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Nuclear Policy Half-Life

Interim steps toward solving America’s spent-fuel dilemma.

Fortnightly Magazine - November 2013
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Nuclear operators advocate a long-term solution, but they’re being rewarded by court-imposed fines for the government’s failure to take spent fuel.

Mississippi Gov. Bryant indicated he’s interested only in multi-purpose facilities that include reprocessing fuel as a major job creator.

Issues regarding the Yucca site arguably will remain unresolved, because they involve uncertainties about performance for 10,000 years and more.

The Department of Energy’s (DOE) failure to site a permanent geological repository for nuclear wastes in the United States has cost taxpayers billions in sunk costs at Yucca Mountain, and is incurring annual fines in the hzundreds of millions, as well as tens of millions in utility investments in on-site dry cask storage.

When President Barack Obama in 2009 announced the cancellation of the Yucca Mountain project to store spent nuclear fuel, he also announced the creation of the Blue Ribbon Commission on America’s Nuclear Future (BRC) with a 2-year mandate to study the issue of spent fuel and to make recommendations. Yucca Mountain had been designated by Congress as the site for such storage in 1987, and over $10 billion had already been spent on studies and engineering, under the direction of DOE.

As reported in these pages in May 2011 (“ Spent Fuel Fedcorp ”), the major recommendation of the BRC was to create a new federal corporation to take over the management of the development of a repository, with independent funding from the nuclear waste fees and an independent board with responsibility for management of the corporation. A corporation of this kind, freer of the vicissitudes of political winds, was the model proposed to replace the failed attempts of DOE. The BRC’s final report was issued in January 2012.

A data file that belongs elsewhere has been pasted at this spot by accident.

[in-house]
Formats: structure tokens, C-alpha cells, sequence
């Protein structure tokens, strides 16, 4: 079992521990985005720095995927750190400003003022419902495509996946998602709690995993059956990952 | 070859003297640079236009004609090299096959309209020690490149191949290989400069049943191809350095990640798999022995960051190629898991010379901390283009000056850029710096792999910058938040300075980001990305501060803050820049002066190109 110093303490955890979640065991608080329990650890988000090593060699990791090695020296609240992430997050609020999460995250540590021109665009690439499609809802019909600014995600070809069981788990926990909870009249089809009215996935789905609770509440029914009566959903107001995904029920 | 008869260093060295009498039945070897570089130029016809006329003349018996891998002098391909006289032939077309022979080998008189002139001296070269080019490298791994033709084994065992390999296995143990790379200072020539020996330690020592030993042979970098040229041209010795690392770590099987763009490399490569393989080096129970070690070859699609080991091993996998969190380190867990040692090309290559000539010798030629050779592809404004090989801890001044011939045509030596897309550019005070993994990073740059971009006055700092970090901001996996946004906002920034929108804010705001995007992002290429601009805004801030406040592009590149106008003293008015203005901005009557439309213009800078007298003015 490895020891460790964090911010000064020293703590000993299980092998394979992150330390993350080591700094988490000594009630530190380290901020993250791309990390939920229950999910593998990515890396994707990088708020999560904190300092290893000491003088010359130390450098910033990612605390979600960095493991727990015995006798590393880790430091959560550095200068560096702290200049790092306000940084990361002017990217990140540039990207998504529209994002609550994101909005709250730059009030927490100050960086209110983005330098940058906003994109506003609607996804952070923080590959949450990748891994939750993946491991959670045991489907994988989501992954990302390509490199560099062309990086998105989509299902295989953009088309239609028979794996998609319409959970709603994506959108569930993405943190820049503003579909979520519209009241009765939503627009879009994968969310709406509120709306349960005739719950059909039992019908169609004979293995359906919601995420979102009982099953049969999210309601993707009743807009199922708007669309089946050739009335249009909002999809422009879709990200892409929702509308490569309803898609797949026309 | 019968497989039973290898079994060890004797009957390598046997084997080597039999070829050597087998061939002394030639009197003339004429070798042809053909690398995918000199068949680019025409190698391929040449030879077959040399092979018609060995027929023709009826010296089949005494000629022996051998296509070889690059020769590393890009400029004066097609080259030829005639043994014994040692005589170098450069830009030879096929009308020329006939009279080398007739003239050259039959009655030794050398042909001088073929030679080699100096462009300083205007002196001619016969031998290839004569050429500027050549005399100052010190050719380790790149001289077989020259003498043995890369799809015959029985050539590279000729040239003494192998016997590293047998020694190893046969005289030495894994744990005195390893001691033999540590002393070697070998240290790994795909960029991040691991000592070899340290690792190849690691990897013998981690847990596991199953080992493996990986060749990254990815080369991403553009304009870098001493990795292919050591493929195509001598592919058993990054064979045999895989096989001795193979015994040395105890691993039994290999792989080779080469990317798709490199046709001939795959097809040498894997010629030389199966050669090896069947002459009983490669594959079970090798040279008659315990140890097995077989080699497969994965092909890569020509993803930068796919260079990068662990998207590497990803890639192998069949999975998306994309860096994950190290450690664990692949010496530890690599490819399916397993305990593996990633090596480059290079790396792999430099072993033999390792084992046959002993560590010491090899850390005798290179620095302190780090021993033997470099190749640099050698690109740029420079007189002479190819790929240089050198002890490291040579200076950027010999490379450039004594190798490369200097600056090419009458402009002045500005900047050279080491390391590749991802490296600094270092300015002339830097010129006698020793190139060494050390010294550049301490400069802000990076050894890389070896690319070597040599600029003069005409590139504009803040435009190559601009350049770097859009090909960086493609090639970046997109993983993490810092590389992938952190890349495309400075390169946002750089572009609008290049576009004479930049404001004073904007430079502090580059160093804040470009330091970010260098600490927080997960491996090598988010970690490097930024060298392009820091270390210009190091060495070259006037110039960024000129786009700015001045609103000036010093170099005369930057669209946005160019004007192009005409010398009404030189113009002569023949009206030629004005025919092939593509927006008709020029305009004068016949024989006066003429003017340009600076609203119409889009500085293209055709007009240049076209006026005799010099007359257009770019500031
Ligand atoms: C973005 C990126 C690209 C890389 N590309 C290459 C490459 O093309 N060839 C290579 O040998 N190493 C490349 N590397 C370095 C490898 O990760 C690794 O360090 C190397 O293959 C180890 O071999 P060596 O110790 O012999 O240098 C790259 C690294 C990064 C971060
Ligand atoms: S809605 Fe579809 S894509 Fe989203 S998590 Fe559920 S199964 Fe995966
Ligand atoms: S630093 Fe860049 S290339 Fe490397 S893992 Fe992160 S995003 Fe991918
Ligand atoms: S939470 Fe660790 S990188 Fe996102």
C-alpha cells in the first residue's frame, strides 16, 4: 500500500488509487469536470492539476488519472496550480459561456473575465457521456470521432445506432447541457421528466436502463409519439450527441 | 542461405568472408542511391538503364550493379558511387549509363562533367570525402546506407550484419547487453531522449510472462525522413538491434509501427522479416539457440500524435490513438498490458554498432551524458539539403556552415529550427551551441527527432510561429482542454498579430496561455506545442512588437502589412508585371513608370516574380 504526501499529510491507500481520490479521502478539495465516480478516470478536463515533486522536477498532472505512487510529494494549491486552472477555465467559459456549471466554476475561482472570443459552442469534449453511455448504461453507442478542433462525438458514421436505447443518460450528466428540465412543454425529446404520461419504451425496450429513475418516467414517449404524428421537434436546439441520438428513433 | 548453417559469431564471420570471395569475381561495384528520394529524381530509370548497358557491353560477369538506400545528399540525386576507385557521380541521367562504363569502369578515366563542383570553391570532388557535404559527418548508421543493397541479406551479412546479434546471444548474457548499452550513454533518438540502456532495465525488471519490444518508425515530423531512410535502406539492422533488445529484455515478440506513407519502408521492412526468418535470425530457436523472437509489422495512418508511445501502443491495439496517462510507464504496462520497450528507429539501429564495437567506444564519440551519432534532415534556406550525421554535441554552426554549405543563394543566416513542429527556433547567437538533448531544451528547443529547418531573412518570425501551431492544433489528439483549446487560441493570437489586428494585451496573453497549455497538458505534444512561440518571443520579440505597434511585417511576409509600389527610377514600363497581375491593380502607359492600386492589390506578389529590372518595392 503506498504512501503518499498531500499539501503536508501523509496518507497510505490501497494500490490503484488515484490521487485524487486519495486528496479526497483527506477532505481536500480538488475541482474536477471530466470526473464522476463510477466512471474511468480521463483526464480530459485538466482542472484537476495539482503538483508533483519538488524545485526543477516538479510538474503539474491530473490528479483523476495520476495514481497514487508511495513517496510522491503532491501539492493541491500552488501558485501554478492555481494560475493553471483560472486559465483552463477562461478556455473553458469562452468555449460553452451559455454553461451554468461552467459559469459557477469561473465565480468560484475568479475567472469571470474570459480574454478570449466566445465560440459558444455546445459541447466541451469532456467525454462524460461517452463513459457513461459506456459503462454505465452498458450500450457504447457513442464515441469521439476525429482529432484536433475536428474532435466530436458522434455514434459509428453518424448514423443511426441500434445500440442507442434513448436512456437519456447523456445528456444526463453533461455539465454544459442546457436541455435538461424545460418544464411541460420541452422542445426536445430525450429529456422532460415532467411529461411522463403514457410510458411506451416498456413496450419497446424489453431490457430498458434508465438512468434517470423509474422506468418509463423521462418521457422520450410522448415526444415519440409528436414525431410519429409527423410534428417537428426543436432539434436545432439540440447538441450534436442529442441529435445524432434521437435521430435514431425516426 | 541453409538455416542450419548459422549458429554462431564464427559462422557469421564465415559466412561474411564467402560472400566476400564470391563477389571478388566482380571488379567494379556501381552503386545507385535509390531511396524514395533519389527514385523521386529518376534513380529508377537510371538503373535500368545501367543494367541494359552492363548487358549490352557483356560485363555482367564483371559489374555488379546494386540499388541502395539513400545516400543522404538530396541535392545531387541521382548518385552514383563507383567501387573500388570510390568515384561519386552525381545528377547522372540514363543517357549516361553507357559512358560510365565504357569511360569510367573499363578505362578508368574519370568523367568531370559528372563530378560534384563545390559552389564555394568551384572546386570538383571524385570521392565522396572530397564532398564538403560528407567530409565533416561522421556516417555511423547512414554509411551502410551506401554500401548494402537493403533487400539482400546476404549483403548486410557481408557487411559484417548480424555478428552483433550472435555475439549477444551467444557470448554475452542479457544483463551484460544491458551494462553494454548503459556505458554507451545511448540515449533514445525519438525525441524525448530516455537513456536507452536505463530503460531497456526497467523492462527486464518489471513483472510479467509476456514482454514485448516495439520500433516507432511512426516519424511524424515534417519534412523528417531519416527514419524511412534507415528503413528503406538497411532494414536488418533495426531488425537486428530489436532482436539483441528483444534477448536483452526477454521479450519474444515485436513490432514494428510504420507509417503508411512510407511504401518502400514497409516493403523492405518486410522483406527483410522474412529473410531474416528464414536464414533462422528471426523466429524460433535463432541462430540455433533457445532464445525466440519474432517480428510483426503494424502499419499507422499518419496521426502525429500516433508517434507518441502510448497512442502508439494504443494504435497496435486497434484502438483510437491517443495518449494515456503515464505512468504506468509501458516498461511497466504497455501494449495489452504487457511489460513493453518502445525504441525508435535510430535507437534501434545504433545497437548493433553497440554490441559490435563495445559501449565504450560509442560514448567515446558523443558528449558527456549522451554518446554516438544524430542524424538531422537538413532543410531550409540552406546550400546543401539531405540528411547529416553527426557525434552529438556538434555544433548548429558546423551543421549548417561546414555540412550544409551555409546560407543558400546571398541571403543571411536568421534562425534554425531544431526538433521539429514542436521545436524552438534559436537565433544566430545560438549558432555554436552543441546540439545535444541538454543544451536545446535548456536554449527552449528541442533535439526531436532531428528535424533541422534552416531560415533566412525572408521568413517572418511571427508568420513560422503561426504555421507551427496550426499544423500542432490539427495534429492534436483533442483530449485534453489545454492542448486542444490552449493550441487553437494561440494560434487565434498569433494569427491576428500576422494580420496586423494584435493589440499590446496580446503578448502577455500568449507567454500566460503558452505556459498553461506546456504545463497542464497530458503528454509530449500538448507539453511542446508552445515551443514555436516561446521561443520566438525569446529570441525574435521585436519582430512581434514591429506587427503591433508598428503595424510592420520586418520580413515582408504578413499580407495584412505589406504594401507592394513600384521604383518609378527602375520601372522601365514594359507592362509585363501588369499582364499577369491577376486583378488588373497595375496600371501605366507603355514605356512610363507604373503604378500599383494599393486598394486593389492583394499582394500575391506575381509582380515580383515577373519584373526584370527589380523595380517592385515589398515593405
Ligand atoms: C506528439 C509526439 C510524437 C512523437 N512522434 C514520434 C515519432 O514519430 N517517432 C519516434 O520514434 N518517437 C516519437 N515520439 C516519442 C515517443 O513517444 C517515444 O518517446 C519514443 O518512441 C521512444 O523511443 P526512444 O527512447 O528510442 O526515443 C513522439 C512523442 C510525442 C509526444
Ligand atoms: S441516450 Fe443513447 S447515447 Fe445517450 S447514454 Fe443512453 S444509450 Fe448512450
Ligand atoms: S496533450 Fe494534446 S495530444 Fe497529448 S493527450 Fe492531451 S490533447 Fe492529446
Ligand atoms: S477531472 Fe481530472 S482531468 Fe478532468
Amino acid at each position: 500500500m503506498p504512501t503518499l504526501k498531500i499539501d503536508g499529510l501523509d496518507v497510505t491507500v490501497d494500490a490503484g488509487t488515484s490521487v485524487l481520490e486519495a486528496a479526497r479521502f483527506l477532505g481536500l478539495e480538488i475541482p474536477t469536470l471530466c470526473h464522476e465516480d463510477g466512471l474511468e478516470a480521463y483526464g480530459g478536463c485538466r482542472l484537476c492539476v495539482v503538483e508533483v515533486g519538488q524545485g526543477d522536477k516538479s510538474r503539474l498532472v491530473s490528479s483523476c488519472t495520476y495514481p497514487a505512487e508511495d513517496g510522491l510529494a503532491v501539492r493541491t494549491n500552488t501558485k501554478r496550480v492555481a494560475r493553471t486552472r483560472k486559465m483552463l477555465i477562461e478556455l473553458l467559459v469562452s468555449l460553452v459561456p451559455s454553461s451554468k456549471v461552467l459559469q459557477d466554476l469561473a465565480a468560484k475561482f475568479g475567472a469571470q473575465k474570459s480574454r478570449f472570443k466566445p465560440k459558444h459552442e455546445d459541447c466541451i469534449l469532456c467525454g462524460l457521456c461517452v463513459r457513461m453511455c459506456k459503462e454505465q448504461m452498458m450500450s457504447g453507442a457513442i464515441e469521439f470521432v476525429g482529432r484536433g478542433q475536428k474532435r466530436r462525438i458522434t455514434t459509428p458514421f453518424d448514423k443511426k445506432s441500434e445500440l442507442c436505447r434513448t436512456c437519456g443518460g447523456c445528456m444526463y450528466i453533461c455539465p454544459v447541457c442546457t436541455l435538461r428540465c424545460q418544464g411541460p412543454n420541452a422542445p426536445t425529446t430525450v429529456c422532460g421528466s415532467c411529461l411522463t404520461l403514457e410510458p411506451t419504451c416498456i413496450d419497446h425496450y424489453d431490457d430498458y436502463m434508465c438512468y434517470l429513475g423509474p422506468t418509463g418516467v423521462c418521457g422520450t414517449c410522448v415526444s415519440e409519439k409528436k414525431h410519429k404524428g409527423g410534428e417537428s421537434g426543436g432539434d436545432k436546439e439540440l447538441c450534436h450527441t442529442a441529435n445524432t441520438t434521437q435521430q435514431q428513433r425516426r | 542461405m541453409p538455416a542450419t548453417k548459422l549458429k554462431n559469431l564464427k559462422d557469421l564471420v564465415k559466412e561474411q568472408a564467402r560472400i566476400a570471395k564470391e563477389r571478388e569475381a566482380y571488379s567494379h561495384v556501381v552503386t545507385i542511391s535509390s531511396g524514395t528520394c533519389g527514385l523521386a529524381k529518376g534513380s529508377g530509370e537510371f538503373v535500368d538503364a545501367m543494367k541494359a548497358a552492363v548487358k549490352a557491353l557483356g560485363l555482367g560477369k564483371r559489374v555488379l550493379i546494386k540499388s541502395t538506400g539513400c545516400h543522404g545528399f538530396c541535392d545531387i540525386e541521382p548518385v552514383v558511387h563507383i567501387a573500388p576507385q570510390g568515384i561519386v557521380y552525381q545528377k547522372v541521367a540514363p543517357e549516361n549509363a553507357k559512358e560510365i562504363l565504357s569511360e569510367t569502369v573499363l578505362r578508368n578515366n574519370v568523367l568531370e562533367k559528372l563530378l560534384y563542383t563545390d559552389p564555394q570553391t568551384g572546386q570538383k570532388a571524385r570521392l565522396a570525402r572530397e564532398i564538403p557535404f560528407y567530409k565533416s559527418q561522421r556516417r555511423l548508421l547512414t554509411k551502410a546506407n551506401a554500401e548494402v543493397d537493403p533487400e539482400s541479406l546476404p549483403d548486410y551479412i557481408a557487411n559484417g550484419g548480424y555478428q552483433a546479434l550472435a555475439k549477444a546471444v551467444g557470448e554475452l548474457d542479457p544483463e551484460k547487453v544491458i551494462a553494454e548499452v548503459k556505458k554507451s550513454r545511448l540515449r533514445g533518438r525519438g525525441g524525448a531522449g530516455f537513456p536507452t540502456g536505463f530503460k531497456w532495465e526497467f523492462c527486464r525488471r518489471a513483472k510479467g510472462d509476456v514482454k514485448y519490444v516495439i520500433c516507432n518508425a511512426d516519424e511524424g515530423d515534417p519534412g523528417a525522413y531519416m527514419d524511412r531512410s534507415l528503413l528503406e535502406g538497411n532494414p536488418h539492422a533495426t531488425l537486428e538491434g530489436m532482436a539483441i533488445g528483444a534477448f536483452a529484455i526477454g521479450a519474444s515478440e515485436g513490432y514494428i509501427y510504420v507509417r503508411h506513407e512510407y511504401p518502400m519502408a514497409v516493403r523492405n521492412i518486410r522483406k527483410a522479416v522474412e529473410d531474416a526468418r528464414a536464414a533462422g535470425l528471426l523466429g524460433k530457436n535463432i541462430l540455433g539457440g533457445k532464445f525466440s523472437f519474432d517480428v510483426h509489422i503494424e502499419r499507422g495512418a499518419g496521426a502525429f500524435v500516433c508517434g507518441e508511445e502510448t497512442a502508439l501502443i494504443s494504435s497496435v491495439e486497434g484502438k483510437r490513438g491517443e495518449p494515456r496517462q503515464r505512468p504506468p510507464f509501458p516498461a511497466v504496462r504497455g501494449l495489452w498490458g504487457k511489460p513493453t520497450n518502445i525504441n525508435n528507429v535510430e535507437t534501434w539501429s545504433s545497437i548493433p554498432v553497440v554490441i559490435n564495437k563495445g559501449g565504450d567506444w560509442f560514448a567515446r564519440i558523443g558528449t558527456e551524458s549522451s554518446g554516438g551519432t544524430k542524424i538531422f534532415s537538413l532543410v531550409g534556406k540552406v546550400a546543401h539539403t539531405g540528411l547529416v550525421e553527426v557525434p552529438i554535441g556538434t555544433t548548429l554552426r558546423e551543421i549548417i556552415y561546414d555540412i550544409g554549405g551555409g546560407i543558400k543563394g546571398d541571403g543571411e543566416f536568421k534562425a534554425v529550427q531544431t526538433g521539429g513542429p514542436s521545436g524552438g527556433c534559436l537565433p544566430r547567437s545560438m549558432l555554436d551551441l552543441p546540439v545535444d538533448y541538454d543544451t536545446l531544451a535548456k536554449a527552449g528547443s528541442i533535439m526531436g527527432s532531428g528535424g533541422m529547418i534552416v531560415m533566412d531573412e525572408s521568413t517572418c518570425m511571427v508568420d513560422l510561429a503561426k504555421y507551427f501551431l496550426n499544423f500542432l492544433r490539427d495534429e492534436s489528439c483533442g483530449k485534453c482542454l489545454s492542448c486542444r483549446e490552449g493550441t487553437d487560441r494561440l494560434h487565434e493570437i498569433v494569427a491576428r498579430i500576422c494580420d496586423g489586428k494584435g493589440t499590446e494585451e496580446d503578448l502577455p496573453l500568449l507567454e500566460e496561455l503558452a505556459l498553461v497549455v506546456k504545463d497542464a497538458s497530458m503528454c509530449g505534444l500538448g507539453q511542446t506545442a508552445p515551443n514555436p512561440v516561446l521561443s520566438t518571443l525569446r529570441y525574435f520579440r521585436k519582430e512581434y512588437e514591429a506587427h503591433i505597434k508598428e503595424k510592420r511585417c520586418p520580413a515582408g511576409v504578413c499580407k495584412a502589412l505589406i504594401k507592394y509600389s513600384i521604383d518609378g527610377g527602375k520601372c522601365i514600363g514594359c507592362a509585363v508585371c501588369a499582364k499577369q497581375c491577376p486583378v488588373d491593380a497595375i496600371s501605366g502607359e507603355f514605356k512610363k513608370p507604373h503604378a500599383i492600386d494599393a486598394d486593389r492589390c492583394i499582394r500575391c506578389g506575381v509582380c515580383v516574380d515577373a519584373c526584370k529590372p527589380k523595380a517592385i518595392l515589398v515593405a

DOE Secretary Steven Chu then announced the creation of a six-month study to review the findings of the two-year study by the BRC with a report to Congress. Although anticipated in July, no action was taken on the issue before the presidential elections in November 2012. The report was issued in January 2013, two months after the election. 

Since the release of the final BRC report, there have been several significant developments. In Congress there is a new bill to create a new federal agency to manage development of a repository for spent nuclear fuel. Several major executive appointments have been made that could influence how this issue is handled by the Obama Administration. Pending court decisions could also influence events. Action is happening on several fronts – albeit every bit as slowly and cautiously as might be expected when radioactive waste is involved.

Congressional Action

On Aug. 1, 2012, shortly before his retirement from the Senate, Sen.Jeff Bingaman (D-N.M.) introduced the Nuclear Waste Administration Act of 2012, which incorporated

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